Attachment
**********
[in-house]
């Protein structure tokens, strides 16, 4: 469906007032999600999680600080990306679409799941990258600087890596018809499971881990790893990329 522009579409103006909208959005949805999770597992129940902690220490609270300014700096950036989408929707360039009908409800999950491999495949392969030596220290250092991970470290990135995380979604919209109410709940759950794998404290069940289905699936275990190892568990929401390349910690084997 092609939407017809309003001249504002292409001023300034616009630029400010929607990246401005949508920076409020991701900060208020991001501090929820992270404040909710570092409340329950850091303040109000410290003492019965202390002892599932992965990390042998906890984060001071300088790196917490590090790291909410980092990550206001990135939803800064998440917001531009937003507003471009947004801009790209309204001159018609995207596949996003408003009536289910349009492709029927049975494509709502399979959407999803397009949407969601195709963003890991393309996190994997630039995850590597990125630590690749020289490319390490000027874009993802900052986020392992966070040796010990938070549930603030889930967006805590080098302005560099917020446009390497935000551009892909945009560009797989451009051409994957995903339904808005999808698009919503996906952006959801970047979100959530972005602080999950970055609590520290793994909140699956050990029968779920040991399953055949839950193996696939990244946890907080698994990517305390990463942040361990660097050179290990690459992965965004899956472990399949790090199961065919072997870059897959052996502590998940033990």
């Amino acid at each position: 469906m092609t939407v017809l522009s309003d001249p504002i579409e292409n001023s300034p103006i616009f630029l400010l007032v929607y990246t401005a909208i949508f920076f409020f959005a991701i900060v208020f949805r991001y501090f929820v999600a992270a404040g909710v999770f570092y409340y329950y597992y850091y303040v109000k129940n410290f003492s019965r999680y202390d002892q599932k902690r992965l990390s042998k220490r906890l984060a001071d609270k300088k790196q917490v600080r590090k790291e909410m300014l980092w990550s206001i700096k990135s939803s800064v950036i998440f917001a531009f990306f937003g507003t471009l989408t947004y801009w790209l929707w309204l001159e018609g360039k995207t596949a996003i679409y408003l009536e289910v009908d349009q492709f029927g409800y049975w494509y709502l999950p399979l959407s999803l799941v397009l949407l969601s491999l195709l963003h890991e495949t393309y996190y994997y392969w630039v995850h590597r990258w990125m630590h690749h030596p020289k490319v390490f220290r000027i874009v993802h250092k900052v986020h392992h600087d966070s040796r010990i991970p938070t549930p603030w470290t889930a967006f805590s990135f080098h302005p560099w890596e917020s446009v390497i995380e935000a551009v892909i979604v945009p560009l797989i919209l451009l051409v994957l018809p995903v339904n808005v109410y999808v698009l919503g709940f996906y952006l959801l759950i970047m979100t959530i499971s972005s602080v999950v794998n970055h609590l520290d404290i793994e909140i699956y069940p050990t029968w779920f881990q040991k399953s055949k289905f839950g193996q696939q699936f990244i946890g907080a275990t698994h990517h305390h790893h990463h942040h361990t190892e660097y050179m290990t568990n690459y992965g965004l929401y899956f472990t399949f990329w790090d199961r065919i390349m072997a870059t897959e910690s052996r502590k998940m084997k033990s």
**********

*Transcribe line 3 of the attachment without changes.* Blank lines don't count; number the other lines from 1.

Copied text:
């Amino acid at each position: 469906m092609t939407v017809l522009s309003d001249p504002i579409e292409n001023s300034p103006i616009f630029l400010l007032v929607y990246t401005a909208i949508f920076f409020f959005a991701i900060v208020f949805r991001y501090f929820v999600a992270a404040g909710v999770f570092y409340y329950y597992y850091y303040v109000k129940n410290f003492s019965r999680y202390d002892q599932k902690r992965l990390s042998k220490r906890l984060a001071d609270k300088k790196q917490v600080r590090k790291e909410m300014l980092w990550s206001i700096k990135s939803s800064v950036i998440f917001a531009f990306f937003g507003t471009l989408t947004y801009w790209l929707w309204l001159e018609g360039k995207t596949a996003i679409y408003l009536e289910v009908d349009q492709f029927g409800y049975w494509y709502l999950p399979l959407s999803l799941v397009l949407l969601s491999l195709l963003h890991e495949t393309y996190y994997y392969w630039v995850h590597r990258w990125m630590h690749h030596p020289k490319v390490f220290r000027i874009v993802h250092k900052v986020h392992h600087d966070s040796r010990i991970p938070t549930p603030w470290t889930a967006f805590s990135f080098h302005p560099w890596e917020s446009v390497i995380e935000a551009v892909i979604v945009p560009l797989i919209l451009l051409v994957l018809p995903v339904n808005v109410y999808v698009l919503g709940f996906y952006l959801l759950i970047m979100t959530i499971s972005s602080v999950v794998n970055h609590l520290d404290i793994e909140i699956y069940p050990t029968w779920f881990q040991k399953s055949k289905f839950g193996q696939q699936f990244i946890g907080a275990t698994h990517h305390h790893h990463h942040h361990t190892e660097y050179m290990t568990n690459y992965g965004l929401y899956f472990t399949f990329w790090d199961r065919i390349m072997a870059t897959e910690s052996r502590k998940m084997k033990s």